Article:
Sadly, a conviction for any offense, whether a misdemeanor or a felony, can impact your life even after serving your jail term or any other court-ordered sentence because it will remain in your criminal record.

That means anyone interested in your criminal background or history, including potential employers, will know you have a conviction, which can be a barrier to many opportunities in your life. Fortunately, several post-conviction relief options are available to help you improve this situation and put your life back on track for a fresh start.

Obtaining a Certificate of Rehabilitation (COR) is one way to limit the negative consequences caused by a conviction after serving your sentence for any offense. While a COR will not erase your criminal record from the eyes of the public, it will identify you on behalf of the court as an upstanding and law-abiding citizen.

If you want to start the application process for a COR, our credible attorneys at Los Angeles Criminal Attorney can help you obtain the desired results. Our attorneys understand how your life can change suddenly after a conviction and will work tirelessly to convince the court you are an excellent candidate for this post-conviction relief option.

Benefits of Obtaining a COR

As previously mentioned, a COR is a court-issued certificate that attests that you are a rehabilitated and law-abiding individual after a conviction. In addition to being an automatic application for a governor’s pardon, below are other benefits of obtaining a COR:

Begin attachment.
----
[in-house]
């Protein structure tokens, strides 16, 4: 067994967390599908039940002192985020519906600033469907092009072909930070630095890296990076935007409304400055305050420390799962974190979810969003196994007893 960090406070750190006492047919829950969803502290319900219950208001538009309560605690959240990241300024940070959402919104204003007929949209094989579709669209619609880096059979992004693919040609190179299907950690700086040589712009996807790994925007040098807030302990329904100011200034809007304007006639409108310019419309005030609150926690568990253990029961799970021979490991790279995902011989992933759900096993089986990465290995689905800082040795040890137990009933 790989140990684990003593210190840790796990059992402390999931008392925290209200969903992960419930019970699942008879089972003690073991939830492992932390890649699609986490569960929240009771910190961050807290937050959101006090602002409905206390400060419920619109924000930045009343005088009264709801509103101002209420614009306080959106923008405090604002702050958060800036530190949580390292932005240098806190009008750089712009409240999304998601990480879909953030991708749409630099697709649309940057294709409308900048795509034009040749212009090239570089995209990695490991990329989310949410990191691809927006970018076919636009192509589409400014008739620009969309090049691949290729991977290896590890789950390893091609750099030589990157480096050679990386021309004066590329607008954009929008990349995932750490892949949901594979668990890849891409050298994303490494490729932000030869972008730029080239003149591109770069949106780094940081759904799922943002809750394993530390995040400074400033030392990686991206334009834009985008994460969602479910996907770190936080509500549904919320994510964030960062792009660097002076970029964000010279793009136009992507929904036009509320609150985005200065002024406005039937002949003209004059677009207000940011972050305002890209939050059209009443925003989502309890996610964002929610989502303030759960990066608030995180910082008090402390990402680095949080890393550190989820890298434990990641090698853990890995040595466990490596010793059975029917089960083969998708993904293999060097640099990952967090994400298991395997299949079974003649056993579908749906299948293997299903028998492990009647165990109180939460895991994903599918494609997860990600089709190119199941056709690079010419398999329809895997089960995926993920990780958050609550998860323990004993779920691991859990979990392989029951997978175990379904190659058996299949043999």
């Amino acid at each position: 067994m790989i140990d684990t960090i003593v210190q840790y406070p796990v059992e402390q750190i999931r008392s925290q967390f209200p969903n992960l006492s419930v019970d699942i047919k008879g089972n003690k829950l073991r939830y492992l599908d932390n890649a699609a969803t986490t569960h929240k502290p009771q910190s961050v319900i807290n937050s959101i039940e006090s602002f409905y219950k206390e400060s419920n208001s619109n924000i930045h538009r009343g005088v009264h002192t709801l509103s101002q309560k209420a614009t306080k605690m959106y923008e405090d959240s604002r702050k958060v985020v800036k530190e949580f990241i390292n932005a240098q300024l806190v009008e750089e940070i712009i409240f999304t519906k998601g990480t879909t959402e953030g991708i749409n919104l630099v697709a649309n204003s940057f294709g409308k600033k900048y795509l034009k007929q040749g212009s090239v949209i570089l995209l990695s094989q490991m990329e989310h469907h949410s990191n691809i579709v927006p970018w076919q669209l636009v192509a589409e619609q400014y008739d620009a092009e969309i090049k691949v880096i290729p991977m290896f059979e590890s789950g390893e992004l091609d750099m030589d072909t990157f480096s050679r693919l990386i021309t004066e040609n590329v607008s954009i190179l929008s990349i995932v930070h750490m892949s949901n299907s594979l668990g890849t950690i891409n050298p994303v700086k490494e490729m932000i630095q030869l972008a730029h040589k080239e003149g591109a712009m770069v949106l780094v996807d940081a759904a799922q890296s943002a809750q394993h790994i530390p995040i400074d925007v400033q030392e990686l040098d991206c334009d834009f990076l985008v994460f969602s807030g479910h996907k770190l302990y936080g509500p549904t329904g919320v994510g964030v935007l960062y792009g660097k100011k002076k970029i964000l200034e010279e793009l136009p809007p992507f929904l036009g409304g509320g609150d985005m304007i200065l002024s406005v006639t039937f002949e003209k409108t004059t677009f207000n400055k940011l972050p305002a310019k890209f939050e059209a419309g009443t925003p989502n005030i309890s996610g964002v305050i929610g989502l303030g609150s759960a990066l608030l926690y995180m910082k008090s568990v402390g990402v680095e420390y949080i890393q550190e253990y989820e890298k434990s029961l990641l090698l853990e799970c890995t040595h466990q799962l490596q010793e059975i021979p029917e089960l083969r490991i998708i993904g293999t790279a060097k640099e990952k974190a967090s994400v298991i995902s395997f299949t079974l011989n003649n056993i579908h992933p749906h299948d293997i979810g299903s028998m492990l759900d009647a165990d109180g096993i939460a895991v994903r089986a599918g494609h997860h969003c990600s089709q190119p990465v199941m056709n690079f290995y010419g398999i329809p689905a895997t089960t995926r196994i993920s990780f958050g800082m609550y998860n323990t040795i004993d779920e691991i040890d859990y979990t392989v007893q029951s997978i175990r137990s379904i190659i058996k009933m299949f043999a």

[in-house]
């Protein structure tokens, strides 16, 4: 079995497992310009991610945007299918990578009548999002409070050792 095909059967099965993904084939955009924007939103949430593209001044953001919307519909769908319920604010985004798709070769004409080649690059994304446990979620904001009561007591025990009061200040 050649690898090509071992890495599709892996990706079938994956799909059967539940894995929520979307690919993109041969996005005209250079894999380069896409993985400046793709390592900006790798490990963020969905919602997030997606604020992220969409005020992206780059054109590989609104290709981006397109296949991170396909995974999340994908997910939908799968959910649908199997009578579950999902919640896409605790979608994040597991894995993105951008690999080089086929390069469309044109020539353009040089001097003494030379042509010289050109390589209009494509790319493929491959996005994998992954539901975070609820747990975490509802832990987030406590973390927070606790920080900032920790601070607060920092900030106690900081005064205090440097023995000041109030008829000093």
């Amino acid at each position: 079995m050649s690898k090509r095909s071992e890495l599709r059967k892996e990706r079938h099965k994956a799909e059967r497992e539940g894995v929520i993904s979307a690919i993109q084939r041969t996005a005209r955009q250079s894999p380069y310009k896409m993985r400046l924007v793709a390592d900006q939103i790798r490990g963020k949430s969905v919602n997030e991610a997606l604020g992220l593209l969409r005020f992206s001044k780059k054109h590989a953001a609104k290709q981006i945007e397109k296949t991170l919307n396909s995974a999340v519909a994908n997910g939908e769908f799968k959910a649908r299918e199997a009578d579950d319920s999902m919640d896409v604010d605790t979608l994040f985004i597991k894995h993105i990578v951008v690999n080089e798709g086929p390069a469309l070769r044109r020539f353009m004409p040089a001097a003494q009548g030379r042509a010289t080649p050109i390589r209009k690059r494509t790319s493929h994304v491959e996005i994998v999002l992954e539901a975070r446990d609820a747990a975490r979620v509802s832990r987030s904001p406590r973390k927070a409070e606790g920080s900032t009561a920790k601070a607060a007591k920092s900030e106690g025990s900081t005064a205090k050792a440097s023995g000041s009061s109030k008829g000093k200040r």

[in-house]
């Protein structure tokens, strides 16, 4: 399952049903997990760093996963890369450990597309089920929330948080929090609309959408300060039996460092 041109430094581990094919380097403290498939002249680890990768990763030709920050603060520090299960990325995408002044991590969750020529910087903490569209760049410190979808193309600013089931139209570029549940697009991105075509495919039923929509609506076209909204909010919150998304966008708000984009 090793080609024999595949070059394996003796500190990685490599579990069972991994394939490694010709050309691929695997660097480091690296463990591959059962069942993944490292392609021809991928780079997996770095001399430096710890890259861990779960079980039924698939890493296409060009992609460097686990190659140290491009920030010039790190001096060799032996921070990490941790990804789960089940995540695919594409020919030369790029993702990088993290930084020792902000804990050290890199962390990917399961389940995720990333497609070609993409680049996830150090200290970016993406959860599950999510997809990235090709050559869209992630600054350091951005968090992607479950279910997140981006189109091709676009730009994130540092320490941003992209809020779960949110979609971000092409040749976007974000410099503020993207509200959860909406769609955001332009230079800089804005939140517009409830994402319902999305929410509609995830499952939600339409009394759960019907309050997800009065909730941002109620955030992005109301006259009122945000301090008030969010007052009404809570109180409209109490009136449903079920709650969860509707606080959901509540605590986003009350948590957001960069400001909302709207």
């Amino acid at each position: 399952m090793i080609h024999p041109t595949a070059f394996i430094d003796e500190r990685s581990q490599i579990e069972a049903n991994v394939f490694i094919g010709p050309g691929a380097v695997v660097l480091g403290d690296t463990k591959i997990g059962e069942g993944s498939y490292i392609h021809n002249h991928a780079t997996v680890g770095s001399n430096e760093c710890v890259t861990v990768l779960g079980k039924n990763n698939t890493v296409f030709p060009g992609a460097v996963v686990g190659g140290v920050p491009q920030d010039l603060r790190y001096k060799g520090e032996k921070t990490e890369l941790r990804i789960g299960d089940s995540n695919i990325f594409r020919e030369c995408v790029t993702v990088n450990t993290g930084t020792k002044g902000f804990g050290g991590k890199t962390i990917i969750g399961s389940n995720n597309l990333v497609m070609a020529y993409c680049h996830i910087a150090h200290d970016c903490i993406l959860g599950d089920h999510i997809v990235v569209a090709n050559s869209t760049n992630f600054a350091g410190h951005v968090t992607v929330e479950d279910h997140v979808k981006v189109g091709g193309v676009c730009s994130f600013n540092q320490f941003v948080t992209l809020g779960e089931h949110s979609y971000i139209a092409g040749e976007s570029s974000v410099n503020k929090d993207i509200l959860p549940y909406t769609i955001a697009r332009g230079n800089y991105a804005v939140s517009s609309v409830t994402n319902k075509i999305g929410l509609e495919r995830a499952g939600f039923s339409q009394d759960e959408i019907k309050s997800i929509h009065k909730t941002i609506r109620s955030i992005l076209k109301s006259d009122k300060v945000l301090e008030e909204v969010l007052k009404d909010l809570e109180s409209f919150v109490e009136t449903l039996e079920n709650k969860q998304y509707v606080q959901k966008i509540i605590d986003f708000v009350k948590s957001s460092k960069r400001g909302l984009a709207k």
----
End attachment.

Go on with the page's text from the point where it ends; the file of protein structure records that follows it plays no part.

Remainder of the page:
1. Another Person Cannot Impeach the Credibility of Your Testimony at Trial for Any Other Case

Once you obtain a COR, other party cannot use your criminal history against you in court. For instance, during a child custody battle at trial, the other party cannot use your past conviction record against you to show the judge you do not deserve custody of your child or children.

     2. You Will Have Better Chances of Securing Reliable Employment

Another notable benefit of obtaining a COR is that it will prevent a potential employer from using a conviction record against you during a job interview, increasing your odds of obtaining reliable employment. Further, when seeking a professional license, a licensing agency cannot deny your application based on a criminal history once you receive a COR.

     3. You Will No Longer Have to Register as a Sex Offender

In addition to serving jail time, a conviction for sex crimes will also result in inclusion in the sex offender registry. Typically, after inclusion in the national sex offender registry, you must register and update your address with the local law enforcement agency periodically as required.

While the purpose of inclusion in the sex offender registry is to have people with convictions for sex crimes readily available for surveillance by law enforcement at all times, abiding by these lifetime registration duties is stressful.

Unless you have a conviction for particular crimes against children, obtaining a COR can end your legal obligation to register as a sex offender. Common sex crimes that will disqualify you from obtaining relief of your duties to register as a sex offender after obtaining a COR include: